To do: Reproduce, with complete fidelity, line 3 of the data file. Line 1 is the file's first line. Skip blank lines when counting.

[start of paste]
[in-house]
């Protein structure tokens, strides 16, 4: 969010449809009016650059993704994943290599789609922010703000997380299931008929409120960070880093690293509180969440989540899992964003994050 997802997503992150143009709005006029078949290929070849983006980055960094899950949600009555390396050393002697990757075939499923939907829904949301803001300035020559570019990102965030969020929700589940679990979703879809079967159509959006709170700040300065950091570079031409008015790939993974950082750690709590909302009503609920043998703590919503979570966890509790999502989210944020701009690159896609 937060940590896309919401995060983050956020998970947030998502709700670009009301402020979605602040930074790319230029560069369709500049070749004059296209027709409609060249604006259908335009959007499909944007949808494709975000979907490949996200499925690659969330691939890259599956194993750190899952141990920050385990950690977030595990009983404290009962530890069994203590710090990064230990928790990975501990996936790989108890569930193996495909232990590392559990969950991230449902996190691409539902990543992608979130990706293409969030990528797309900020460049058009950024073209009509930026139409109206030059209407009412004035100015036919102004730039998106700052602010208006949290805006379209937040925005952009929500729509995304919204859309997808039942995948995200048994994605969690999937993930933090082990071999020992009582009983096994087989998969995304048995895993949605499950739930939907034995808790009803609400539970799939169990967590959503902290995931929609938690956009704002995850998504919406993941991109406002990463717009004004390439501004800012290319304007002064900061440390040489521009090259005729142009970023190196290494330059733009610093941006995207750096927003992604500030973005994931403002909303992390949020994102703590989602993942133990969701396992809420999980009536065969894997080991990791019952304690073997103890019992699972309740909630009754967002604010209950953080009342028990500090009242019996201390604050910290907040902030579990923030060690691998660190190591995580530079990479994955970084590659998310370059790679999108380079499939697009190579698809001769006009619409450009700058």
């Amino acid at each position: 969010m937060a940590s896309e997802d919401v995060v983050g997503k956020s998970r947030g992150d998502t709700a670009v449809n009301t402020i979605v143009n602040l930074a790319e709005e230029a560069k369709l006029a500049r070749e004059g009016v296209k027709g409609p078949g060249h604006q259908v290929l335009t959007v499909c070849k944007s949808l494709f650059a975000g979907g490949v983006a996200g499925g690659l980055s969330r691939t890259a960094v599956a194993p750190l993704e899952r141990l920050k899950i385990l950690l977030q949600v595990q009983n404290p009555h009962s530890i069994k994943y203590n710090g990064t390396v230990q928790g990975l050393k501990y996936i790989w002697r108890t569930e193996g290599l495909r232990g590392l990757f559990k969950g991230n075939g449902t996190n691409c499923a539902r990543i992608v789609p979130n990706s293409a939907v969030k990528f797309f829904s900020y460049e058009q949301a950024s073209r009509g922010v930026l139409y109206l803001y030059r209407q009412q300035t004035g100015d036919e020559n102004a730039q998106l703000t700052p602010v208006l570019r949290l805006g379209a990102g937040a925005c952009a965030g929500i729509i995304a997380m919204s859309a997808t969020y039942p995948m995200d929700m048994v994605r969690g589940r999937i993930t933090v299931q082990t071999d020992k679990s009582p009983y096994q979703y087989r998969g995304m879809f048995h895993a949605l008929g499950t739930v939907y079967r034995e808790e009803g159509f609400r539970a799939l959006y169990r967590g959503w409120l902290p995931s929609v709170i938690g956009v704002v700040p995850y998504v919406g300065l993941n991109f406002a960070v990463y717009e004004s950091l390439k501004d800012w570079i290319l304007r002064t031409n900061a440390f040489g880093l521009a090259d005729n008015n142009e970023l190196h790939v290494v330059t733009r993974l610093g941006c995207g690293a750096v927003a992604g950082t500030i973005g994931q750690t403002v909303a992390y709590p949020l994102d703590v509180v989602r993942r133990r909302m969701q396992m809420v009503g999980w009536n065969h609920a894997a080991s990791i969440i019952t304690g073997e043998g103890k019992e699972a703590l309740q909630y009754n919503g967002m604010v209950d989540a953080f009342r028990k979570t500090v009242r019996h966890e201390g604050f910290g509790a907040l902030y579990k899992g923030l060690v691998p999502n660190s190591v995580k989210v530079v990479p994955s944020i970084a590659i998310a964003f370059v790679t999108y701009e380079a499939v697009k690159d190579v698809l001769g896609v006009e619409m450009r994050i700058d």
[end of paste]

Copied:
């Amino acid at each position: 969010m937060a940590s896309e997802d919401v995060v983050g997503k956020s998970r947030g992150d998502t709700a670009v449809n009301t402020i979605v143009n602040l930074a790319e709005e230029a560069k369709l006029a500049r070749e004059g009016v296209k027709g409609p078949g060249h604006q259908v290929l335009t959007v499909c070849k944007s949808l494709f650059a975000g979907g490949v983006a996200g499925g690659l980055s969330r691939t890259a960094v599956a194993p750190l993704e899952r141990l920050k899950i385990l950690l977030q949600v595990q009983n404290p009555h009962s530890i069994k994943y203590n710090g990064t390396v230990q928790g990975l050393k501990y996936i790989w002697r108890t569930e193996g290599l495909r232990g590392l990757f559990k969950g991230n075939g449902t996190n691409c499923a539902r990543i992608v789609p979130n990706s293409a939907v969030k990528f797309f829904s900020y460049e058009q949301a950024s073209r009509g922010v930026l139409y109206l803001y030059r209407q009412q300035t004035g100015d036919e020559n102004a730039q998106l703000t700052p602010v208006l570019r949290l805006g379209a990102g937040a925005c952009a965030g929500i729509i995304a997380m919204s859309a997808t969020y039942p995948m995200d929700m048994v994605r969690g589940r999937i993930t933090v299931q082990t071999d020992k679990s009582p009983y096994q979703y087989r998969g995304m879809f048995h895993a949605l008929g499950t739930v939907y079967r034995e808790e009803g159509f609400r539970a799939l959006y169990r967590g959503w409120l902290p995931s929609v709170i938690g956009v704002v700040p995850y998504v919406g300065l993941n991109f406002a960070v990463y717009e004004s950091l390439k501004d800012w570079i290319l304007r002064t031409n900061a440390f040489g880093l521009a090259d005729n008015n142009e970023l190196h790939v290494v330059t733009r993974l610093g941006c995207g690293a750096v927003a992604g950082t500030i973005g994931q750690t403002v909303a992390y709590p949020l994102d703590v509180v989602r993942r133990r909302m969701q396992m809420v009503g999980w009536n065969h609920a894997a080991s990791i969440i019952t304690g073997e043998g103890k019992e699972a703590l309740q909630y009754n919503g967002m604010v209950d989540a953080f009342r028990k979570t500090v009242r019996h966890e201390g604050f910290g509790a907040l902030y579990k899992g923030l060690v691998p999502n660190s190591v995580k989210v530079v990479p994955s944020i970084a590659i998310a964003f370059v790679t999108y701009e380079a499939v697009k690159d190579v698809l001769g896609v006009e619409m450009r994050i700058d």